What are focused funds?

Over the years, Focused funds have gained attention for their distinct approach to portfolio construction. This article explores what focused funds are, their advantages and disadvantages, and discusses the ideal investor profile for these funds.

Focused funds definition

Focused funds belong to the category of equity mutual funds and are characterised by their concentrated portfolio approach. Unlike diversified funds that hold a wide range of stocks across various sectors, focused funds limit their investments to a select number of stocks, typically ranging from 20 to 30, with 30 being the maximum that is permitted. The primary objective is to create a focused portfolio of high-conviction stocks, allowing fund managers to capitalise on the potential of these select companies.

Advantages of focused funds

High conviction stocks: Focused funds invest in a limited number of stocks, typically those that the fund manager has high conviction in. This can lead to a portfolio comprising companies with strong growth potential and solid fundamentals.

Potential for better returns: The concentrated nature of the portfolio allows for a more significant impact on the performance of individual stocks. If the selected stocks perform well, the fund has the potential to generate relatively better returns compared to more diversified funds.

Active management: Focused funds demand active management as fund managers constantly evaluate and adjust the portfolio based on market conditions and the performance of the selected stocks.

Disadvantages of focused funds

High risk: The concentrated nature of focused funds exposes investors to higher risk. If one or more of the selected stocks underperform, it can significantly impact the overall performance of the fund.

Market dependency: Focused funds' success is highly dependent on the fund manager's ability to accurately identify high-performing stocks and the right market opportunities.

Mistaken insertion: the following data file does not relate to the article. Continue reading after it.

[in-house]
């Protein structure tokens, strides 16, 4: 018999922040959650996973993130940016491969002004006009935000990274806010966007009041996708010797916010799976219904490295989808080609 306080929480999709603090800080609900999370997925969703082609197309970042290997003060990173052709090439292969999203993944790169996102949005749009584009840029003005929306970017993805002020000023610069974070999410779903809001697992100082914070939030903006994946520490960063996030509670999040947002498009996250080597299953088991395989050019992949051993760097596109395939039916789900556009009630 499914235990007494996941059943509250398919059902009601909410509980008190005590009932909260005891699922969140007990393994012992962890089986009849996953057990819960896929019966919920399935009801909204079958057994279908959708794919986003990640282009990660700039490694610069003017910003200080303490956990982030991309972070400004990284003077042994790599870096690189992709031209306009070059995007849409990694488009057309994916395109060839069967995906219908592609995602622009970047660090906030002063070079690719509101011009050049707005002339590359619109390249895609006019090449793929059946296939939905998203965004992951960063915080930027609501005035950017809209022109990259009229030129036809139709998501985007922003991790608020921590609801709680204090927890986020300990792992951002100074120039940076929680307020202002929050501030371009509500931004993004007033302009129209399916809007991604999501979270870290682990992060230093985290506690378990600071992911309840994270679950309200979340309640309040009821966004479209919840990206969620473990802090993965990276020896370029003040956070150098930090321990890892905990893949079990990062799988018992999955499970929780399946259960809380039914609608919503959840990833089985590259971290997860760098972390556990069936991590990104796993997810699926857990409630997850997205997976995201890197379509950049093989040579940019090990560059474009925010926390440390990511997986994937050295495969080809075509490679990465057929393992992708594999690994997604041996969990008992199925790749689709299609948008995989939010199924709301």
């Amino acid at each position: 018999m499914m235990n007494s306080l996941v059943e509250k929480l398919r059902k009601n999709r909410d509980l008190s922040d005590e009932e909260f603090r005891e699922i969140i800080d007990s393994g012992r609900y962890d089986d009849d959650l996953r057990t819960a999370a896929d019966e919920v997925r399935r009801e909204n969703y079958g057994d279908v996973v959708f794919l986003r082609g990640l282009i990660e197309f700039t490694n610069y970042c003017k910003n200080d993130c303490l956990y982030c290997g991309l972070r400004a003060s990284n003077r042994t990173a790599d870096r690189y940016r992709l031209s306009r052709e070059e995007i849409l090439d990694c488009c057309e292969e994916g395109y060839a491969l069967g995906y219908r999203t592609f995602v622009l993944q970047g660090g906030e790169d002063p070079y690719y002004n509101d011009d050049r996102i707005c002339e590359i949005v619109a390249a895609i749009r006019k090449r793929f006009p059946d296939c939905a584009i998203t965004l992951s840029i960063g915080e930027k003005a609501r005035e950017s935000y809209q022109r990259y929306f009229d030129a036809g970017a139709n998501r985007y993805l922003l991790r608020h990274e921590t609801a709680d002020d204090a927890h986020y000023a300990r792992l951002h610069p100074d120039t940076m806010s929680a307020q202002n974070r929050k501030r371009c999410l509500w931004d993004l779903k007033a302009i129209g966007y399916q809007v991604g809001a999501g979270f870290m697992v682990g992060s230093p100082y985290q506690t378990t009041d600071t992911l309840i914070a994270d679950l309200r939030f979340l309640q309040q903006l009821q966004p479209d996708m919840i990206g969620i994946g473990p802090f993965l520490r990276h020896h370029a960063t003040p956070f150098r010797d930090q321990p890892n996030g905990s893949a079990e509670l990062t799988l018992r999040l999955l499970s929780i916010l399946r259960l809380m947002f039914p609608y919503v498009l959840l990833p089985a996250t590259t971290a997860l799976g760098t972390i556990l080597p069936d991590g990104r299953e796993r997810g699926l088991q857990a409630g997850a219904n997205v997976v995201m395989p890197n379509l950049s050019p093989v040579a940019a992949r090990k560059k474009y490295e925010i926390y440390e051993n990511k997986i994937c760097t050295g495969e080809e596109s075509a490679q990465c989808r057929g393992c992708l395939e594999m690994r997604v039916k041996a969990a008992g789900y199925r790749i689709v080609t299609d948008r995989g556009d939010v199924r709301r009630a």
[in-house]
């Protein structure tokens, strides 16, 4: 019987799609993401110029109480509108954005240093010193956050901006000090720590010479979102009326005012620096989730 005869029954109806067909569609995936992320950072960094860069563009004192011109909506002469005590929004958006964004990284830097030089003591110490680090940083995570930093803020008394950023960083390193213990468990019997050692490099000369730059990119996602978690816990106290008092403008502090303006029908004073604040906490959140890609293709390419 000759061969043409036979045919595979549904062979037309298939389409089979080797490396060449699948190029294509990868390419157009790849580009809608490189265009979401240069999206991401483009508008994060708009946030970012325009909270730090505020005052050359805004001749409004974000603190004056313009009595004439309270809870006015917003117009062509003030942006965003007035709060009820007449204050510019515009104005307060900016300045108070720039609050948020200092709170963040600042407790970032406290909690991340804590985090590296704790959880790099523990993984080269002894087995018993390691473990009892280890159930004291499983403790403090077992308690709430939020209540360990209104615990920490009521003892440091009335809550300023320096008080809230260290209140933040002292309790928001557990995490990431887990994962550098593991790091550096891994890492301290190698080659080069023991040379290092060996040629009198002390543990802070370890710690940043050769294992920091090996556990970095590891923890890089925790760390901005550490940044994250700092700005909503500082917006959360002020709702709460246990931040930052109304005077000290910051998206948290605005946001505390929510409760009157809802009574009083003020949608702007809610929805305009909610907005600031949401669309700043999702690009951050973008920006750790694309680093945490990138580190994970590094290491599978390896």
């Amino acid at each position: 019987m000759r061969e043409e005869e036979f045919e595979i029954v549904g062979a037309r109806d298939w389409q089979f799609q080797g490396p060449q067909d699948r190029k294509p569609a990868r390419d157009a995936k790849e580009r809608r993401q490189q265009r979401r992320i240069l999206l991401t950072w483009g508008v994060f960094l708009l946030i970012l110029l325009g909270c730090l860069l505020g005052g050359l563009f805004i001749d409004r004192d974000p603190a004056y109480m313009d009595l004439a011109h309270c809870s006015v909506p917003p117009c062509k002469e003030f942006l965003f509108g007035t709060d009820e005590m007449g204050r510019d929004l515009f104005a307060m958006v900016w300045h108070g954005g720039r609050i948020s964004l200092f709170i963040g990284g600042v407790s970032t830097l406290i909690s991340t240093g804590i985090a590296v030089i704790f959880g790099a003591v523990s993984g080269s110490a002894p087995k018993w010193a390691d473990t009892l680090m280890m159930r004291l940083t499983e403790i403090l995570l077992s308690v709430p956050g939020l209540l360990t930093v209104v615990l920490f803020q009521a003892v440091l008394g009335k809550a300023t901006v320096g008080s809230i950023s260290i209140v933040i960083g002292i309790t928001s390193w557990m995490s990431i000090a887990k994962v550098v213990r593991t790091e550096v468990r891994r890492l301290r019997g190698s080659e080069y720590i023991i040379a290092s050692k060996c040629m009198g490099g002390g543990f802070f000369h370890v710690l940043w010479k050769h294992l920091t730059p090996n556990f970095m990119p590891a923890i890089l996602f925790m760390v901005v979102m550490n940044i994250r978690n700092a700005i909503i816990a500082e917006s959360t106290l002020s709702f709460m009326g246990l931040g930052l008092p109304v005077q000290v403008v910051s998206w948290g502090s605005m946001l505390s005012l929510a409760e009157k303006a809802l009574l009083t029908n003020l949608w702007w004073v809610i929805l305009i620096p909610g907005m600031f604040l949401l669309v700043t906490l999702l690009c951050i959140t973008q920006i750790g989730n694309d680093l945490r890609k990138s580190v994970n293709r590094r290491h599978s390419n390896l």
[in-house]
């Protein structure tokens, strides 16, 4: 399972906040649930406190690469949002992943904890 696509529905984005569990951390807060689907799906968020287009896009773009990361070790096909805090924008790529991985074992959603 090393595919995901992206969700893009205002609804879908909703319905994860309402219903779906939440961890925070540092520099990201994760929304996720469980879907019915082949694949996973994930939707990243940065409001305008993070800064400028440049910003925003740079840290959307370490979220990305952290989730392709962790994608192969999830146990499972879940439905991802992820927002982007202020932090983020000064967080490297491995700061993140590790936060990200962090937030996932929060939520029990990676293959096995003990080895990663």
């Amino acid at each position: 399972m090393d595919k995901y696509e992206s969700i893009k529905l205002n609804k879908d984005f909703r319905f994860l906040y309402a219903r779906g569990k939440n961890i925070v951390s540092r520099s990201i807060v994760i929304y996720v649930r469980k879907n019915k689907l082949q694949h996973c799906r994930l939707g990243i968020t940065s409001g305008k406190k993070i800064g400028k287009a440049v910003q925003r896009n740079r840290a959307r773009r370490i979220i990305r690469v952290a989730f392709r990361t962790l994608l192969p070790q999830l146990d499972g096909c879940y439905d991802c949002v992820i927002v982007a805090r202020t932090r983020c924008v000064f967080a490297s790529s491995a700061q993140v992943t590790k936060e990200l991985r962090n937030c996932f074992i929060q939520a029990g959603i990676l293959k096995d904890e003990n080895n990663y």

Less diversification: The limited number of stocks in the portfolio means less diversification. In the event of poor performance by the selected stocks, there are fewer alternative investments to offset losses.

Who should invest in focused funds?

Experienced investors: Focused funds are suitable for investors with a good understanding of the market and a higher risk tolerance. Due to the concentrated nature of the portfolio, investors need to be comfortable with the potential for higher volatility.

Long-term investors: Investors with a long-term investment horizon may find focused funds appealing. The concentrated approach may take time to yield results, and long-term investors can ride out short-term market fluctuations.

Risk-taking investors: Individuals willing to take on a higher level of risk in pursuit of potentially better returns may consider allocating a portion of their portfolio to focused funds.


Focused funds offer a unique investment strategy that depends on the concentration of high-conviction stocks in a limited portfolio in terms of number of stocks held. While these funds present the potential for higher returns, they come with increased risk and volatility. Therefore, investors should carefully assess their risk tolerance and investment goals before investing in focused funds.

Mutual Fund investments are subject to market risks, read all scheme related documents carefully.